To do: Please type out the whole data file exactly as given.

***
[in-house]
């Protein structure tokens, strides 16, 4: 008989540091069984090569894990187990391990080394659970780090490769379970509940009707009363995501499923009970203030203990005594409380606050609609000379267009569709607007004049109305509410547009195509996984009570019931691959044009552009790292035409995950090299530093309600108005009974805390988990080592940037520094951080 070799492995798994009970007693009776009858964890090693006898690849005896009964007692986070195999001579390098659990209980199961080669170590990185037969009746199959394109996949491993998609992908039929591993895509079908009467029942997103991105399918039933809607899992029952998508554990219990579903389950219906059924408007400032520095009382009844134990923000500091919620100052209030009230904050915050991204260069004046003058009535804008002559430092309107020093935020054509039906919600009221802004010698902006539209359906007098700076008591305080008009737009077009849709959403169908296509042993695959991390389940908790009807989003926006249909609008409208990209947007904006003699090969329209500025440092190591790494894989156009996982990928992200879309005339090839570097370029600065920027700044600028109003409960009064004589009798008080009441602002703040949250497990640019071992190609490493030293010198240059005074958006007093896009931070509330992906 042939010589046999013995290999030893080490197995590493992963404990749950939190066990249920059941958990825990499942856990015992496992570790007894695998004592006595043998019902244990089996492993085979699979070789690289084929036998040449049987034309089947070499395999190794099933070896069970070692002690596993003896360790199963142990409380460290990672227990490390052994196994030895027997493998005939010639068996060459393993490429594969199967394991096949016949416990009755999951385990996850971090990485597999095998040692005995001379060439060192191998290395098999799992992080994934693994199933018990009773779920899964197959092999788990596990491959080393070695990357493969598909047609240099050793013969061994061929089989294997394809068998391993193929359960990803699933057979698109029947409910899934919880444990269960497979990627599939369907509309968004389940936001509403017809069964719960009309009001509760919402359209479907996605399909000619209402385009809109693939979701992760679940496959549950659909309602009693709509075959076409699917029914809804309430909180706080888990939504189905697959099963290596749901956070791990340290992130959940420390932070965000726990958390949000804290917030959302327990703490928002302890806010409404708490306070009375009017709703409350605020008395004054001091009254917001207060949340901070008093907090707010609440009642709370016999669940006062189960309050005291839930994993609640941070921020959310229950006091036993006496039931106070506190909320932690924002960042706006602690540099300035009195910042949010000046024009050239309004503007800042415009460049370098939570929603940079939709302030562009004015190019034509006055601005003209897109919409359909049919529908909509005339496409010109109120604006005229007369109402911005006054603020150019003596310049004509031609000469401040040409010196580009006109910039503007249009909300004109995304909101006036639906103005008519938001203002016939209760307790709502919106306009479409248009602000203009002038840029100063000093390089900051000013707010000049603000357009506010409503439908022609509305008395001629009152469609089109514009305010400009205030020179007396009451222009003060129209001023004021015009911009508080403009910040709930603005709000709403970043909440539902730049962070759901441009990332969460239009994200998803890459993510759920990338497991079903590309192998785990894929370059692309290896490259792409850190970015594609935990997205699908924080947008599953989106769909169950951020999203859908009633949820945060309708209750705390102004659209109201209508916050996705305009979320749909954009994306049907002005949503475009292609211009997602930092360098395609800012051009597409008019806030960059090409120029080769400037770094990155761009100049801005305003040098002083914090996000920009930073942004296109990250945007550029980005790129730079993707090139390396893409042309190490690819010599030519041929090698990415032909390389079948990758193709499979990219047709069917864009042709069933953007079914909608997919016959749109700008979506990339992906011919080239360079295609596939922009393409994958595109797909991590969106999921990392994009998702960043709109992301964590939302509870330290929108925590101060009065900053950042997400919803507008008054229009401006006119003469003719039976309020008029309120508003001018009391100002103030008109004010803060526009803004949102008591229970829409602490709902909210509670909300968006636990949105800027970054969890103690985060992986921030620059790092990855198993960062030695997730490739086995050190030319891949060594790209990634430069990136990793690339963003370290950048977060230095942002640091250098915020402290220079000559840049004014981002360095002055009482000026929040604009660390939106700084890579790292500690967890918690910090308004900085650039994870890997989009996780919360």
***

[in-house]
């Protein structure tokens, strides 16, 4: 008989540091069984090569894990187990391990080394659970780090490769379970509940009707009363995501499923009970203030203990005594409380606050609609000379267009569709607007004049109305509410547009195509996984009570019931691959044009552009790292035409995950090299530093309600108005009974805390988990080592940037520094951080 070799492995798994009970007693009776009858964890090693006898690849005896009964007692986070195999001579390098659990209980199961080669170590990185037969009746199959394109996949491993998609992908039929591993895509079908009467029942997103991105399918039933809607899992029952998508554990219990579903389950219906059924408007400032520095009382009844134990923000500091919620100052209030009230904050915050991204260069004046003058009535804008002559430092309107020093935020054509039906919600009221802004010698902006539209359906007098700076008591305080008009737009077009849709959403169908296509042993695959991390389940908790009807989003926006249909609008409208990209947007904006003699090969329209500025440092190591790494894989156009996982990928992200879309005339090839570097370029600065920027700044600028109003409960009064004589009798008080009441602002703040949250497990640019071992190609490493030293010198240059005074958006007093896009931070509330992906 042939010589046999013995290999030893080490197995590493992963404990749950939190066990249920059941958990825990499942856990015992496992570790007894695998004592006595043998019902244990089996492993085979699979070789690289084929036998040449049987034309089947070499395999190794099933070896069970070692002690596993003896360790199963142990409380460290990672227990490390052994196994030895027997493998005939010639068996060459393993490429594969199967394991096949016949416990009755999951385990996850971090990485597999095998040692005995001379060439060192191998290395098999799992992080994934693994199933018990009773779920899964197959092999788990596990491959080393070695990357493969598909047609240099050793013969061994061929089989294997394809068998391993193929359960990803699933057979698109029947409910899934919880444990269960497979990627599939369907509309968004389940936001509403017809069964719960009309009001509760919402359209479907996605399909000619209402385009809109693939979701992760679940496959549950659909309602009693709509075959076409699917029914809804309430909180706080888990939504189905697959099963290596749901956070791990340290992130959940420390932070965000726990958390949000804290917030959302327990703490928002302890806010409404708490306070009375009017709703409350605020008395004054001091009254917001207060949340901070008093907090707010609440009642709370016999669940006062189960309050005291839930994993609640941070921020959310229950006091036993006496039931106070506190909320932690924002960042706006602690540099300035009195910042949010000046024009050239309004503007800042415009460049370098939570929603940079939709302030562009004015190019034509006055601005003209897109919409359909049919529908909509005339496409010109109120604006005229007369109402911005006054603020150019003596310049004509031609000469401040040409010196580009006109910039503007249009909300004109995304909101006036639906103005008519938001203002016939209760307790709502919106306009479409248009602000203009002038840029100063000093390089900051000013707010000049603000357009506010409503439908022609509305008395001629009152469609089109514009305010400009205030020179007396009451222009003060129209001023004021015009911009508080403009910040709930603005709000709403970043909440539902730049962070759901441009990332969460239009994200998803890459993510759920990338497991079903590309192998785990894929370059692309290896490259792409850190970015594609935990997205699908924080947008599953989106769909169950951020999203859908009633949820945060309708209750705390102004659209109201209508916050996705305009979320749909954009994306049907002005949503475009292609211009997602930092360098395609800012051009597409008019806030960059090409120029080769400037770094990155761009100049801005305003040098002083914090996000920009930073942004296109990250945007550029980005790129730079993707090139390396893409042309190490690819010599030519041929090698990415032909390389079948990758193709499979990219047709069917864009042709069933953007079914909608997919016959749109700008979506990339992906011919080239360079295609596939922009393409994958595109797909991590969106999921990392994009998702960043709109992301964590939302509870330290929108925590101060009065900053950042997400919803507008008054229009401006006119003469003719039976309020008029309120508003001018009391100002103030008109004010803060526009803004949102008591229970829409602490709902909210509670909300968006636990949105800027970054969890103690985060992986921030620059790092990855198993960062030695997730490739086995050190030319891949060594790209990634430069990136990793690339963003370290950048977060230095942002640091250098915020402290220079000559840049004014981002360095002055009482000026929040604009660390939106700084890579790292500690967890918690910090308004900085650039994870890997989009996780919360």